J&K surge: 25,000 troops start arriving; total since 2018 reaches 75,000

Airlift of personnel had sparked fears that the Centre was planning some big decision

Troops in Kashmir Reuters Paramilitary personnel guarding a Amarnath Yatra base camp near Pahalgam | Reuters

Less than a week after 10,000 personnel of the Central armed police forces were rushed to Jammu and Kashmir by the ministry of home affairs in the wake of a visit by National Security Adviser Ajit Doval, an additional 25,000 Central forces have started reaching Kashmir.

The additional forces who started arriving in Jammu and Kashmir on Thursday are being deployed in different parts of the state. With the latest induction, the number of Central paramilitary personnel deployed in the state since 2018 has surged to 75,000.

The build-up of Central forces started with the arrival of 40,000 CRPF personnel before the start of municipal elections in October last year.

The CRPF was then retained for the panchayat elections in November and December, Lok Sabha elections in May 2019 and the 45-day Amarnath Yatra that started on July 1.

Earlier, the ministry of home affairs had said the deployment of the additional 10,000 paramilitary personnel to Kashmir was “to strengthen the counter-insurgency grid as well as for maintaining the law and order situation in J&K”.

The airlift of paramilitary personnel had sparked fears in Jammu and Kashmir that the BJP government at the Centre was planning to make some big decision on the state.

Rumours spread that the additional forces have been rushed to Kashmir because the BJP has planned to scrap Article 370 and Article 35A of the Constitution that bars people from other states from buying land in Kashmir, seeking a government job and participating in Assembly elections.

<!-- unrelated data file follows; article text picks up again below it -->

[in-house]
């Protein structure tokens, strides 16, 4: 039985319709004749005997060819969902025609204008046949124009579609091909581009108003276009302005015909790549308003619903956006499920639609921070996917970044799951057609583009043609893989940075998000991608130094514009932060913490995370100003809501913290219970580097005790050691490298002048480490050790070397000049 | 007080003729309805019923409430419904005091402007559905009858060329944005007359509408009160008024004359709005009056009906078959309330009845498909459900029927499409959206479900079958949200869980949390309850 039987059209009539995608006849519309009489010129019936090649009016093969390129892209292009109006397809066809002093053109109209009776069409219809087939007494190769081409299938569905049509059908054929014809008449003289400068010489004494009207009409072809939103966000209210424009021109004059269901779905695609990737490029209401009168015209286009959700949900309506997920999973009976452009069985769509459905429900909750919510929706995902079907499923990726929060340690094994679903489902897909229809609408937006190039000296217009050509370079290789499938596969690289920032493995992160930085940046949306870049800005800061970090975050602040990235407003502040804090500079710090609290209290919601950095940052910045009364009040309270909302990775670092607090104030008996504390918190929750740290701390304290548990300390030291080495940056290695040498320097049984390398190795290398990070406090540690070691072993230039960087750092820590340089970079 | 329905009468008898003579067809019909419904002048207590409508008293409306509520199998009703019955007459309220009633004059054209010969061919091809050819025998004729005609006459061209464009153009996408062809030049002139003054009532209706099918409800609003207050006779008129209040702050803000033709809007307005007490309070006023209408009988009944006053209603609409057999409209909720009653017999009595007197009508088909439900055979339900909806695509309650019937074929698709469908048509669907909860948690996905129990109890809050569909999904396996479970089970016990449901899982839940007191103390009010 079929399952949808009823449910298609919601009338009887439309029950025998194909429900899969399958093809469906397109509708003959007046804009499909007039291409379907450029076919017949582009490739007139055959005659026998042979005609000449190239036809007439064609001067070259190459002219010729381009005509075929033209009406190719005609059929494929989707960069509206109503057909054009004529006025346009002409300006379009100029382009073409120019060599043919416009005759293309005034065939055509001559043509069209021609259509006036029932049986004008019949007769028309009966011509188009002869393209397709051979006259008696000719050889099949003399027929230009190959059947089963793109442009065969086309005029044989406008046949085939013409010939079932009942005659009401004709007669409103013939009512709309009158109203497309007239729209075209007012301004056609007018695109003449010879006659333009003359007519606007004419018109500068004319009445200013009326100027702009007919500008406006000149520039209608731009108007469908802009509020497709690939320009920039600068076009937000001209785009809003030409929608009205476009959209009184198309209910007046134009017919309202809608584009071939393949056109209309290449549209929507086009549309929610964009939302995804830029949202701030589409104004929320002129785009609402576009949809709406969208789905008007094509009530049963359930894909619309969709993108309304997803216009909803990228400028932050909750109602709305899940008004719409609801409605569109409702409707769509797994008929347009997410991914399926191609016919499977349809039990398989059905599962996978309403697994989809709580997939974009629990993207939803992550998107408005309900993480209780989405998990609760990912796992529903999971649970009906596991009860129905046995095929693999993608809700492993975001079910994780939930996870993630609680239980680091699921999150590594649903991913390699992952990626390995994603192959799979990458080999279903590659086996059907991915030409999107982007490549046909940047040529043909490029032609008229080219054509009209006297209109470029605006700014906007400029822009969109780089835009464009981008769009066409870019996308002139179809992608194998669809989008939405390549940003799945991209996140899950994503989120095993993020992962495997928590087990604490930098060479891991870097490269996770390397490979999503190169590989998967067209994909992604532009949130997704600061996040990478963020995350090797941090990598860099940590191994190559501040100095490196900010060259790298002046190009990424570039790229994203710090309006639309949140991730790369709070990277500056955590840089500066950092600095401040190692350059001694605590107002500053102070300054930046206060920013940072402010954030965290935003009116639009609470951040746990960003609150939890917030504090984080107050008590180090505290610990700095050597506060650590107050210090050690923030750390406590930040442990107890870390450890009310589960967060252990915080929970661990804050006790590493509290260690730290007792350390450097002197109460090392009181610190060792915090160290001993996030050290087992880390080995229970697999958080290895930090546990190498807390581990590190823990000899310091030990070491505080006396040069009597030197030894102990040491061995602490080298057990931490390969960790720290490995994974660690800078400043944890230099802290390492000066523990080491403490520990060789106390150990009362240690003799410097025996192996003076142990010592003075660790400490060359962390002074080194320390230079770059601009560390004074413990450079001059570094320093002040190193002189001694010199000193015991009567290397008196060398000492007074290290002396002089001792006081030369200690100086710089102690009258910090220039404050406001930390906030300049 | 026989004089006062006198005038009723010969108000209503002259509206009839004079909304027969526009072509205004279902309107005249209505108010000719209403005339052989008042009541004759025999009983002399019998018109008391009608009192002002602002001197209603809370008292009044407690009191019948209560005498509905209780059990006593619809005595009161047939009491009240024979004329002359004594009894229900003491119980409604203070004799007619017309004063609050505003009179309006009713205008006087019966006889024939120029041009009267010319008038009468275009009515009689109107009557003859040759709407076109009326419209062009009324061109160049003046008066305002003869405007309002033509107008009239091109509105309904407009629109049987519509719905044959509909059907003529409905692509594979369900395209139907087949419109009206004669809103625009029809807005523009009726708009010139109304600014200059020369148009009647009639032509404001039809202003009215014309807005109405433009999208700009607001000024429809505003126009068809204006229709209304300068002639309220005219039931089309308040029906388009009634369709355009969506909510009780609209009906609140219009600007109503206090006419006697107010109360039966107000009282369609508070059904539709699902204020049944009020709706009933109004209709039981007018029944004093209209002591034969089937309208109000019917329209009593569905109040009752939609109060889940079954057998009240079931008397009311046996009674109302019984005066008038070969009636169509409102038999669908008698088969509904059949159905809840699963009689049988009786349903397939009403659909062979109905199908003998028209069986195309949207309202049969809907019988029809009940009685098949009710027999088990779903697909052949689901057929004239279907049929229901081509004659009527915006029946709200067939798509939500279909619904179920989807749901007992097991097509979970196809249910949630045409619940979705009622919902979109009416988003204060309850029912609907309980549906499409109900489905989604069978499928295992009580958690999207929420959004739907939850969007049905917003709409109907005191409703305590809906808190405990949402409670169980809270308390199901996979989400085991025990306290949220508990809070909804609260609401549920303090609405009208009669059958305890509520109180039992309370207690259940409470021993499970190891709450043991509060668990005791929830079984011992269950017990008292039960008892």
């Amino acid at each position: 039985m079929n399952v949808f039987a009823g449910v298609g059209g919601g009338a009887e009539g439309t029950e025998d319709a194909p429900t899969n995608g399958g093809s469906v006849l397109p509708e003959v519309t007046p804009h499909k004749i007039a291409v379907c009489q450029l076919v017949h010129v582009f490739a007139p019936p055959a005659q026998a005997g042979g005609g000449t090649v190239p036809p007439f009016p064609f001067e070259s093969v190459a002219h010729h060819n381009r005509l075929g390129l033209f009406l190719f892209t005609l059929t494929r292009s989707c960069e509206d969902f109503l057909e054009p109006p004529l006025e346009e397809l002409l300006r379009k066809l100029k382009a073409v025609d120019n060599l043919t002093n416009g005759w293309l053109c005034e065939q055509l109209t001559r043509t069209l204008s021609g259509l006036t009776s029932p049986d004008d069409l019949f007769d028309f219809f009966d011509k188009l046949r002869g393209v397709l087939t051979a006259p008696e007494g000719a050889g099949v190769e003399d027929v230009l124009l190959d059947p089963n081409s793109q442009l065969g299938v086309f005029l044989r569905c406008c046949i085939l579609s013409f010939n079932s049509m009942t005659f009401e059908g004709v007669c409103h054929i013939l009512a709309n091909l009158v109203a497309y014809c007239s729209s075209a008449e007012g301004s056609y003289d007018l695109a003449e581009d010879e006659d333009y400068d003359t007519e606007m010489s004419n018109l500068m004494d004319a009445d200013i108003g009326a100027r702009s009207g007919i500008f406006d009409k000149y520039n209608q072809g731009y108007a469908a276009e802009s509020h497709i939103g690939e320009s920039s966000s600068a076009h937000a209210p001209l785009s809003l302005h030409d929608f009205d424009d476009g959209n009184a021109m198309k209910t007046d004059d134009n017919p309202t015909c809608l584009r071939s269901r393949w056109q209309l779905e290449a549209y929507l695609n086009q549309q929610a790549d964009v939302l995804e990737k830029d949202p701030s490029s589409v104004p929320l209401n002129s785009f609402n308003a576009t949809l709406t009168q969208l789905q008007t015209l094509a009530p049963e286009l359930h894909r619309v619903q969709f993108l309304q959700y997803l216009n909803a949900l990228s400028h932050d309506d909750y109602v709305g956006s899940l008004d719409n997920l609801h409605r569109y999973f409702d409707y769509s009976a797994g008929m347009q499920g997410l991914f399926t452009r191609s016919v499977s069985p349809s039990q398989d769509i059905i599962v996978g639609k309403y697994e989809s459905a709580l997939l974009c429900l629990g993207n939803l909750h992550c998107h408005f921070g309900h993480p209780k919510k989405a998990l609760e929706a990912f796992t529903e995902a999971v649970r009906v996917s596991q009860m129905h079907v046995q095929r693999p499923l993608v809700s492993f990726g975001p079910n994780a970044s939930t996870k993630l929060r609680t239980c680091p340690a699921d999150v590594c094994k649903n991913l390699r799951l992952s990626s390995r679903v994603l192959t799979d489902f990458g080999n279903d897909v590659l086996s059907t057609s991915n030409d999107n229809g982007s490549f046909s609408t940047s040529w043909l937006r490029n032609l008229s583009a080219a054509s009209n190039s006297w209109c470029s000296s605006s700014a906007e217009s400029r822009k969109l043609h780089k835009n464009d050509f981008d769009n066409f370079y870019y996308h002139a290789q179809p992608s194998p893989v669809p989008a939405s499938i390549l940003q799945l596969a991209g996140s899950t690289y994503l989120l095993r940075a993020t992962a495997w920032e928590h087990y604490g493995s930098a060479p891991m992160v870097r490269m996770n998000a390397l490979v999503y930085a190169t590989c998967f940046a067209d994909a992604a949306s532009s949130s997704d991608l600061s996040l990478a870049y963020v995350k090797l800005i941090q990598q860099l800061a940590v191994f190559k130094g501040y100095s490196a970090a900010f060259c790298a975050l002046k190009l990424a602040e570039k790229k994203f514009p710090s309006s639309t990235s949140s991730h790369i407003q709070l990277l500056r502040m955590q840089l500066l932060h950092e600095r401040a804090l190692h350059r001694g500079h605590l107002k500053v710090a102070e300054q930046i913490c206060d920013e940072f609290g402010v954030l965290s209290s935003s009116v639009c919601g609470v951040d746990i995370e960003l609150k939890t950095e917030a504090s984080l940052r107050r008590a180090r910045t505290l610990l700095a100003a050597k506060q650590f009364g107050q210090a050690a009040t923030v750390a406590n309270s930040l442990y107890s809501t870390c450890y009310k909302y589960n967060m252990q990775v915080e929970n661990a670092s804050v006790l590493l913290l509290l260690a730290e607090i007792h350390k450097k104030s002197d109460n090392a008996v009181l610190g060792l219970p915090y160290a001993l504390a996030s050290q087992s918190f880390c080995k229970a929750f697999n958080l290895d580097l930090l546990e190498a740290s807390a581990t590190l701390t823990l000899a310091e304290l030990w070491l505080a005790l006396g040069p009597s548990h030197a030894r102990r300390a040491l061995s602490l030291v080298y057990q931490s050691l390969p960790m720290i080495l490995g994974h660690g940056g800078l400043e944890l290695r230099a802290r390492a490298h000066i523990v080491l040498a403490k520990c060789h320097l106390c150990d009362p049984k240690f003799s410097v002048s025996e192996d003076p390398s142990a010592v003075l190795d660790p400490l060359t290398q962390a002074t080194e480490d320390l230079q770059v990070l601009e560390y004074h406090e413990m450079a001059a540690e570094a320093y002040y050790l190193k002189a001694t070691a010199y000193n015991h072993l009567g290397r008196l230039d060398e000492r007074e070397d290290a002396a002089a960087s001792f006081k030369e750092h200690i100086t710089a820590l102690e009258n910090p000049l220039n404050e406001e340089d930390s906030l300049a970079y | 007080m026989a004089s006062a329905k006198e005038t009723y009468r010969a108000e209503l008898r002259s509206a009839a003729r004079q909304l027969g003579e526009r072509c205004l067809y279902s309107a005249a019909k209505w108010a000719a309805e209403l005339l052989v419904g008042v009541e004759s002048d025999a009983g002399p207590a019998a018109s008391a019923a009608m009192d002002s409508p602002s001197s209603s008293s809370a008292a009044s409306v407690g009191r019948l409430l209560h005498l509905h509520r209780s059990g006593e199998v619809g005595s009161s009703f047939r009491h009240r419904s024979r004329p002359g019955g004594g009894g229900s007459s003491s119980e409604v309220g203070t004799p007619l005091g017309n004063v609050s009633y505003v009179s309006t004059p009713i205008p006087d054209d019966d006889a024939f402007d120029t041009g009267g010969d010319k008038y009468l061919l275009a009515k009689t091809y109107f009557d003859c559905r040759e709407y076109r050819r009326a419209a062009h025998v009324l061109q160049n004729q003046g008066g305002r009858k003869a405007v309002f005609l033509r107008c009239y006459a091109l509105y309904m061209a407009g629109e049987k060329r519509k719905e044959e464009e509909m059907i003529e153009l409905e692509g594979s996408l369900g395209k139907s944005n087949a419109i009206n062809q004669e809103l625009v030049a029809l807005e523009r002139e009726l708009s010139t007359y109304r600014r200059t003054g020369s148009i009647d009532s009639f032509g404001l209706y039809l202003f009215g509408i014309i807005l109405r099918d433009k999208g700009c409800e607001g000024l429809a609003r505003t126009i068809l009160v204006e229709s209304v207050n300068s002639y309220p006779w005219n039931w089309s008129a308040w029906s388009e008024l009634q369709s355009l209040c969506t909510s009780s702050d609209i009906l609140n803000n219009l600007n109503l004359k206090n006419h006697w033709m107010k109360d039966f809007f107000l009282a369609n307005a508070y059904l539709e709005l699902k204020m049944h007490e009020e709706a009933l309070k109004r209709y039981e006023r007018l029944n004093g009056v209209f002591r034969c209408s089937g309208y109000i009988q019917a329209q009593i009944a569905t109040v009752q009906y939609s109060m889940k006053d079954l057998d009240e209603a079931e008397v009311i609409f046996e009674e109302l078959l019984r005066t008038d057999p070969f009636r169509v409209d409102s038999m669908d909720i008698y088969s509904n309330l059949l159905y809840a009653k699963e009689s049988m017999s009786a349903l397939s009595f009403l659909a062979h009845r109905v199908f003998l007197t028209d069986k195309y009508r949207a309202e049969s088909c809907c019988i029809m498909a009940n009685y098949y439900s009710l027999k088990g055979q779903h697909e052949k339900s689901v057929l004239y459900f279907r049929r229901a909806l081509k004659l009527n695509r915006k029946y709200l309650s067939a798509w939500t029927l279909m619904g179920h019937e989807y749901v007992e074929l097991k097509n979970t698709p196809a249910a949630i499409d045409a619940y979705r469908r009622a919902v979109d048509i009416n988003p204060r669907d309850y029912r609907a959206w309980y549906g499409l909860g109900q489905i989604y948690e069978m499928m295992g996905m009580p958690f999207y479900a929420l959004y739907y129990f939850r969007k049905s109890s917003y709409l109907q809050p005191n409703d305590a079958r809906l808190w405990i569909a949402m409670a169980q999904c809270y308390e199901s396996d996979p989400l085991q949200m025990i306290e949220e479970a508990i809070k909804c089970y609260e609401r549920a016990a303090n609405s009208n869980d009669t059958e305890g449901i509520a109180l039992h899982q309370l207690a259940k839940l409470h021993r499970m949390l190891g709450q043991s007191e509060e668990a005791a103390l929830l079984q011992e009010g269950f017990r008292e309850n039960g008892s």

The validity of Article 370 and Article 35A had been challenged by several petitioners in the Supreme Court on the contention that it violated the fundamental rights of Indian citizens from settling in Jammu and Kashmir. The petitioners—that include a rightwing-backed NGO and West Pakistan refugees living in Jammu—argued that Article 35A was discriminatory and should be struck down as it was a presidential order and not an act of Parliament.

The rumours about the BJP striking down Article 35A created a wave of fear in Kashmir that something ominous was in the offing.

The fears were strengthened by a slew of government orders asking the police to stock food, water and riot-control weapons for three to four months. An order by police to zonal superintendents to prepare a the list of mosques and their management in Srinagar reinforced fears that something serious was likely to happen.

The surge in the deployment of the Central forces has also coincided with a flare-up of the situation on the Line of Control. The Army has effectively dealt with firing by Pakistan. The clashes on the LoC this week saw an escalation from small arms and mortars to artillery firing for the first time since 2003.

The sudden surge in deployment of personnel in Kashmir has come amid a report that police posted for security duty in Kashmir have been withdrawn. Similar reports of the police withdrawal have also come from courts in Kashmir.

There are also reports of the Amarnath Yatra being curtailed with langers—makeshift kitchens that provide free food to yatris—having been closed.

There are reports that the fresh induction of Central forces also include BSF for deployment in Jammu.

Though Jammu and Kashmir Governor Satya Pal Malik has dismissed reports that the Narendra Modi government was planning to abrogate the special status of the state, the troop surge suggests otherwise.